An interview with Paige Phoenix
Paige Elliot Phoenix is a 36-year-old female-to-male transgender who appeared on Australia’s The X Factor in 2011. Paige describes music as his life and what he does best. He says that his decision to transition was one of the best he has ever made, one that has enabled him to be the person he always wanted to be.
Paige is intense and passionate and has a loyal and generous heart. He shows a whole lot of courage and in the eyes of many is very inspiring to be so open and honest about who he really is. He also describes himself as "wolf-like".
Paige maintains a vlog under the name nokiebloke (new window), speaking about his life and thoughts and his musical career. Recently I spoke to him about the experience of gender transitioning.
Growing up as a female in what ways did you feel like you didn’t belong in a female body?
My chest always felt wrong to me as a kid. I rocked around shirtless a lot, so as I got older and that got less OK, my body felt like more and more of a burden.
What was it like for your family when you disclosed your choice to live as a male?
A better question to ask them, I think. I can tell you that they responded with shock, distress and asked me to cease contact. So you can make some assumptions from there about what it might have been like for them.
Did you ever experience verbal or physical abuse as a result of discrimination?
Yeah. It's hard to know, sometimes when you're being discriminated against, whether it's because you're queer, or just because the person you're dealing with is an asshole, but, I think often times even when it's not being made explicit - e.g. I'm not going to give you this rental property because you look like you might be gay! - that stuff can be operating under the surface.
I was assaulted physically at a BBQ a couple of weeks ago and even though nothing was actually said about it, I think in part it was because I was trans. Fractured nose, two black eyes. I think we need to be careful if we choose to be out.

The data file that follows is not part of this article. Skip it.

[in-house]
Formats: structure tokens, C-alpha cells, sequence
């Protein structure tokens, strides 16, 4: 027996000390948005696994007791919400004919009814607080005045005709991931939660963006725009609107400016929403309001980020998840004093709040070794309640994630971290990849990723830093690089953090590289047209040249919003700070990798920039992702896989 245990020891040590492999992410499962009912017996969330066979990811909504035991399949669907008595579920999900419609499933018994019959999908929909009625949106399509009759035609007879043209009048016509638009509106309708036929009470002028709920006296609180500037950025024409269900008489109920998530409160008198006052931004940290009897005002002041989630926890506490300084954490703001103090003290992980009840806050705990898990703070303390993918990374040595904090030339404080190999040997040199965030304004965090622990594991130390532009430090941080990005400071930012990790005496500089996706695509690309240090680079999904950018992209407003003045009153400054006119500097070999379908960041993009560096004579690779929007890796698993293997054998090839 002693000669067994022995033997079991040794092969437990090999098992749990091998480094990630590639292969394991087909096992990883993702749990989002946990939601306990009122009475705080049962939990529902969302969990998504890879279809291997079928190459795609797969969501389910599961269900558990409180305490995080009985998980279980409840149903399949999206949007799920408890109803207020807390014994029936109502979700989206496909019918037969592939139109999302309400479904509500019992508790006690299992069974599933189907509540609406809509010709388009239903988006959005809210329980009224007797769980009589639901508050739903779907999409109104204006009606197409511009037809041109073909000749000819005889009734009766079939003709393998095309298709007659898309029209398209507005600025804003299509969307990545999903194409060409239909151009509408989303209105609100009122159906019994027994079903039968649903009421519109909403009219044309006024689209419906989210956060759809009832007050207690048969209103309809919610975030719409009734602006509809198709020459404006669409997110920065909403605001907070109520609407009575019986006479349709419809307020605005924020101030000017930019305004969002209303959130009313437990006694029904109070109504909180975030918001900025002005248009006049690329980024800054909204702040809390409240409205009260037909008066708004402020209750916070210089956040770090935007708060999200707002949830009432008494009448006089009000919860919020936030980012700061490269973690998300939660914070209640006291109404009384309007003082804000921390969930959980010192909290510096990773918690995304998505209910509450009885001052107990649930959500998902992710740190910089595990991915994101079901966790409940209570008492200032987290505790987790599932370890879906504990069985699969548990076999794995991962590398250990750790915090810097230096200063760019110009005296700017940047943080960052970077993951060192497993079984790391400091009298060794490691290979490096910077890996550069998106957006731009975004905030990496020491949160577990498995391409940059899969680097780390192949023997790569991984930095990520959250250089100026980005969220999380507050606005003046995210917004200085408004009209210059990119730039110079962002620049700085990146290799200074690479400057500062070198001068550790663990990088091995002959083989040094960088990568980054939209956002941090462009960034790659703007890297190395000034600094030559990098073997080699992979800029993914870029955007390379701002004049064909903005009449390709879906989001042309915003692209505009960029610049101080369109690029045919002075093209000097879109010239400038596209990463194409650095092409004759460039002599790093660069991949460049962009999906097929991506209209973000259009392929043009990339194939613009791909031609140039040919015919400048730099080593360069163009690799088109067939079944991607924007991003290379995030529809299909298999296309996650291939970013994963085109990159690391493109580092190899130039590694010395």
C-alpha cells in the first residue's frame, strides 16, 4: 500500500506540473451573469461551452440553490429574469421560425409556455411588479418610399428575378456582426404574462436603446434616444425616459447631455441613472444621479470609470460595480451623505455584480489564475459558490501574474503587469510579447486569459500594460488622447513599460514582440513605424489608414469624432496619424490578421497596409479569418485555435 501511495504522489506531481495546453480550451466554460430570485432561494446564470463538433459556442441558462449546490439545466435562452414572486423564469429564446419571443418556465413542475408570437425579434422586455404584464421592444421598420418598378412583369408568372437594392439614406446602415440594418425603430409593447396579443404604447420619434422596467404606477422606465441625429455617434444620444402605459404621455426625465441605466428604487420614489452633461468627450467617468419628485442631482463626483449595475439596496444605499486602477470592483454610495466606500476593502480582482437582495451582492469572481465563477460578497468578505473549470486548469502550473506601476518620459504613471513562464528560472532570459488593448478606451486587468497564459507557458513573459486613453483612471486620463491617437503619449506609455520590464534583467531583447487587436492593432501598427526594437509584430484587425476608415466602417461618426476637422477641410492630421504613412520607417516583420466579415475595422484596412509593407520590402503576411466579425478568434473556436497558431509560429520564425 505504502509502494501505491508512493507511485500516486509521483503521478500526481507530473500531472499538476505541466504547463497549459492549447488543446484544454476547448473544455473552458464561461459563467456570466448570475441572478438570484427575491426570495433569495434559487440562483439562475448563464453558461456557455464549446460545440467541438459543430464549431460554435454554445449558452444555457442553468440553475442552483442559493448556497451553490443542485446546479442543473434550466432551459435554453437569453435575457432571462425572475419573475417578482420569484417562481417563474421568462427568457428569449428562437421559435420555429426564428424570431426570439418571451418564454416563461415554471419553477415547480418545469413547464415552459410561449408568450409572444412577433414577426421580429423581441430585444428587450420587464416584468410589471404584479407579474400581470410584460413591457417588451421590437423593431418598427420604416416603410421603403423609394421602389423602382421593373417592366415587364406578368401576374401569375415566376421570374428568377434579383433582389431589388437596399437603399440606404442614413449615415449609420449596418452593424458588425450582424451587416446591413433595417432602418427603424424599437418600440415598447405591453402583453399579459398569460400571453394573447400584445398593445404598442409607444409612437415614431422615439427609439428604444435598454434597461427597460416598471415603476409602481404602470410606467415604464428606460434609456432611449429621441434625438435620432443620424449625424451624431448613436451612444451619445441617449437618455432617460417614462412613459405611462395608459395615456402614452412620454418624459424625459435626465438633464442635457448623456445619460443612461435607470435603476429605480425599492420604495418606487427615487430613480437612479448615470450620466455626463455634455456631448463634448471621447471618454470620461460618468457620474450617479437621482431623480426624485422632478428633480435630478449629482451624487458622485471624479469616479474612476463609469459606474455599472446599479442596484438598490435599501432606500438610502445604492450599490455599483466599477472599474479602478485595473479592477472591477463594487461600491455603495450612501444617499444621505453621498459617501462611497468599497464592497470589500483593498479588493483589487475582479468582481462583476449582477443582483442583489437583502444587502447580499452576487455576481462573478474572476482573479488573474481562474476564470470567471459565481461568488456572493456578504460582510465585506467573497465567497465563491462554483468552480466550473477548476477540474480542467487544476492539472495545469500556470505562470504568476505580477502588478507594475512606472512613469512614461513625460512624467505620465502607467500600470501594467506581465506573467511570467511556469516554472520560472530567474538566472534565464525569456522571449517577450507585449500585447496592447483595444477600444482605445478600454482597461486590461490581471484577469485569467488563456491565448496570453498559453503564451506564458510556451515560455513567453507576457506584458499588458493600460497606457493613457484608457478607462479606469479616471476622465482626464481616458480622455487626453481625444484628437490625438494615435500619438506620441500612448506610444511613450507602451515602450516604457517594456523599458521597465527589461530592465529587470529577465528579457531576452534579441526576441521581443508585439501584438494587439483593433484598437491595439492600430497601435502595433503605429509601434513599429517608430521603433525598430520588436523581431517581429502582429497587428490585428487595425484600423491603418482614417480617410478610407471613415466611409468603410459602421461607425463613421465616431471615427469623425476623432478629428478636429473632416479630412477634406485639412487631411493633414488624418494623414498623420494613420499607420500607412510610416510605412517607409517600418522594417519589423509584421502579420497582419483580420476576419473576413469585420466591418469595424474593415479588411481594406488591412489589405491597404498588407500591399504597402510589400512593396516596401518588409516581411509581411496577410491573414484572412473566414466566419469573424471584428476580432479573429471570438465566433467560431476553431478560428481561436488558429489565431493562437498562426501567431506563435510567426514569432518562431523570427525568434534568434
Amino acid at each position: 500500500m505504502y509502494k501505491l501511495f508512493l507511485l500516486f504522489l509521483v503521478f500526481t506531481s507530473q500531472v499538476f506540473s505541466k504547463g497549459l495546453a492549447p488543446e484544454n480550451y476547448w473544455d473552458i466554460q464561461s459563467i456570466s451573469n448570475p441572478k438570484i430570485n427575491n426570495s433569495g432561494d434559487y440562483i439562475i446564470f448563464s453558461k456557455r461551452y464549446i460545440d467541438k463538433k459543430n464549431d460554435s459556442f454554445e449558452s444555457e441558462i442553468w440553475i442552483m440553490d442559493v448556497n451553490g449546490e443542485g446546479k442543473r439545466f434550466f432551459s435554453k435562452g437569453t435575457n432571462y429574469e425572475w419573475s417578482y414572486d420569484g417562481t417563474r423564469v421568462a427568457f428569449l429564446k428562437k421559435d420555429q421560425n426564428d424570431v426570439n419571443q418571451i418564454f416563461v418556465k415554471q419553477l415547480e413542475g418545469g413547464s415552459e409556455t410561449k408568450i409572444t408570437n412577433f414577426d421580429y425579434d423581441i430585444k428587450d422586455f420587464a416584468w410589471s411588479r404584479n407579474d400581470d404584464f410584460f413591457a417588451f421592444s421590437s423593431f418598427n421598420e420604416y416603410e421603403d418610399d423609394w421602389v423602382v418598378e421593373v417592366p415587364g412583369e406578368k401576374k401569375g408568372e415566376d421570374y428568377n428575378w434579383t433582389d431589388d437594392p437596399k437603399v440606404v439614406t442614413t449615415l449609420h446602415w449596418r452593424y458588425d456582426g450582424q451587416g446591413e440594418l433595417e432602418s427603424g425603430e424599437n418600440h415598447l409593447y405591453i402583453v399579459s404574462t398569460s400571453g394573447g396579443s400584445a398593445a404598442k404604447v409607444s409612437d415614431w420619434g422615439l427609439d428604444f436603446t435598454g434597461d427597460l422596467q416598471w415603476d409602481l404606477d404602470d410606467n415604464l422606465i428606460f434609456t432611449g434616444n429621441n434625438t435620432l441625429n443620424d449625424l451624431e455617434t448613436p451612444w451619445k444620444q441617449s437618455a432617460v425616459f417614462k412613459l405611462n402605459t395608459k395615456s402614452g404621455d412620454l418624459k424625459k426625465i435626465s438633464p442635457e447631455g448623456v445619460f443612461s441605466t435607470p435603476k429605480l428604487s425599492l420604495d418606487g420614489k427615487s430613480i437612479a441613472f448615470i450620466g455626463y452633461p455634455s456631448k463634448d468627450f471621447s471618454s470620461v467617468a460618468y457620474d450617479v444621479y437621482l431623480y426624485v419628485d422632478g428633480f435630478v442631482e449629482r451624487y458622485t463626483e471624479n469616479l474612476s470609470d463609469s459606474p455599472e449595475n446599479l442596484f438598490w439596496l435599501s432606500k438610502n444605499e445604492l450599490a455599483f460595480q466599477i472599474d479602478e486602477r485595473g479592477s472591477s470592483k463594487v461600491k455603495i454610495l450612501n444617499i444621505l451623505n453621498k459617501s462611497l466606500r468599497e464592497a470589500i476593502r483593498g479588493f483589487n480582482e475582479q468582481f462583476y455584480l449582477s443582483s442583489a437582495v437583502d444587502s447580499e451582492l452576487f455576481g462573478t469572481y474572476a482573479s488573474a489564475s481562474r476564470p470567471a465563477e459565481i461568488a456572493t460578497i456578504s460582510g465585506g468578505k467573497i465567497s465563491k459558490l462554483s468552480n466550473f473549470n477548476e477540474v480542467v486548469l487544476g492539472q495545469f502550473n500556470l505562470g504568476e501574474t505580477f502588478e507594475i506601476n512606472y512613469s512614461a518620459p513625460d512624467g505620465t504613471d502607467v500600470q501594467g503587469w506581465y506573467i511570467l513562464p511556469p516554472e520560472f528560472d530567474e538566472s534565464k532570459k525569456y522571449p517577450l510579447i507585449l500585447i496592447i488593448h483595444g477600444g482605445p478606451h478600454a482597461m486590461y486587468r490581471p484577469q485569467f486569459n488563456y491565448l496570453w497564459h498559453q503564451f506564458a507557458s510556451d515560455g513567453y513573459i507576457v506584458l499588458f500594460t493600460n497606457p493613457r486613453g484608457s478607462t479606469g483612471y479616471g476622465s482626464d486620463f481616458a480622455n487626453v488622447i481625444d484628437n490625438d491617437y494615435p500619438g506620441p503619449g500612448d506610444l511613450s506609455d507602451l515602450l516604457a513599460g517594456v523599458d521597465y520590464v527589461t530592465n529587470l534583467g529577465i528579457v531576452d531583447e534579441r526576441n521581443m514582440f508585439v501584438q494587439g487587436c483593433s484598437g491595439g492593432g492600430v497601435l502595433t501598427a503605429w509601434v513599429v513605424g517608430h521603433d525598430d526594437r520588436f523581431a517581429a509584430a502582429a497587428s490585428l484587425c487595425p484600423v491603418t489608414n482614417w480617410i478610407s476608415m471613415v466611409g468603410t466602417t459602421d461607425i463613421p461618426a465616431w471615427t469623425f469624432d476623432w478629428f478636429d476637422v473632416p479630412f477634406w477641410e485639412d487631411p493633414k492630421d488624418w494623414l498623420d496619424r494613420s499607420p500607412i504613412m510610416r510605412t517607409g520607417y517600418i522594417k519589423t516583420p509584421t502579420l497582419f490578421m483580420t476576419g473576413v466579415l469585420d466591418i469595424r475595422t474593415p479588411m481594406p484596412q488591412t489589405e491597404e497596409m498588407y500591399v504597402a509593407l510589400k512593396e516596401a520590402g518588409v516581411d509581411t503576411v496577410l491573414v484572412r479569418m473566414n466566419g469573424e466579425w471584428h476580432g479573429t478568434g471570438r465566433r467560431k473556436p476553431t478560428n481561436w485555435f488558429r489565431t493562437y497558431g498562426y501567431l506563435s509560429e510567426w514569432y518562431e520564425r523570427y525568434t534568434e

Growing up, who was your idol?
Ani DiFranco. My dad. Anyone who could fight - Jean Claude Van Damme. Arundhati Roy. John Farnham.
What where the emotional and mental results of transition?
There were lots of them. My emotionality has changed a lot. I think differently. We don't really have medical research to back it up yet, but I think it rewires you completely.
I have lots of "classic" male behaviours that I find I have to work against at times: territorialism, the urge to take bigger risks, the urge to compete. And I'm also much better at problem solving and fixing things. Go figure.
Was there ever a time that you felt you might not be making the right choice in regards to physical transition?
Sort of. I mean, I questioned everything the whole time. There were points where I wondered what the consequences would be if I somehow made a wrong choice and I did something irreversible that I couldn't live with, what then?
I remember going under the anesthetic to get my first chest surgery and I was terrified. Even though I'd wanted it as long as I could remember there was always this "what if" in the back of my mind.
I think it's incredibly important to spend as much time as you can with a qualified practitioner considering all your options and why it is your making the choices you're making, because they are huge and many of them can't be reversed again afterward.
What advice would you give to young people who identify as transgender?
There's a lot of negative messages and images out there of transgendered folks. But there's also a really amazing community and a massive amount of good support and information. Believe wholeheartedly that you have a right to be whoever you want to be, and surround yourself with people who will support you in your journey.
Don't listen to haters. They're just stuck and scared and usually jealous that you're living the life you've dreamed of when they didn't have the courage. But if it's possible, don't hate back. That's a vicious circle that goes nowhere. They need love.
In what ways do you think your life has changed the most now living as a male?
I'm happier now. I can create more, because I'm more myself. Body grooming takes A LOT longer - I'm very hairy.
To some you are a hero and an idol. How do you feel about this?
I think it’s an incredible compliment and an honour, but at the end of the day we're all just folks being ourselves, and everyone does it a little differently. I just hope that whatever I've been able to contribute has helped in some way. And I hope we can keep the ball rolling.
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Reviews written by Bonnie
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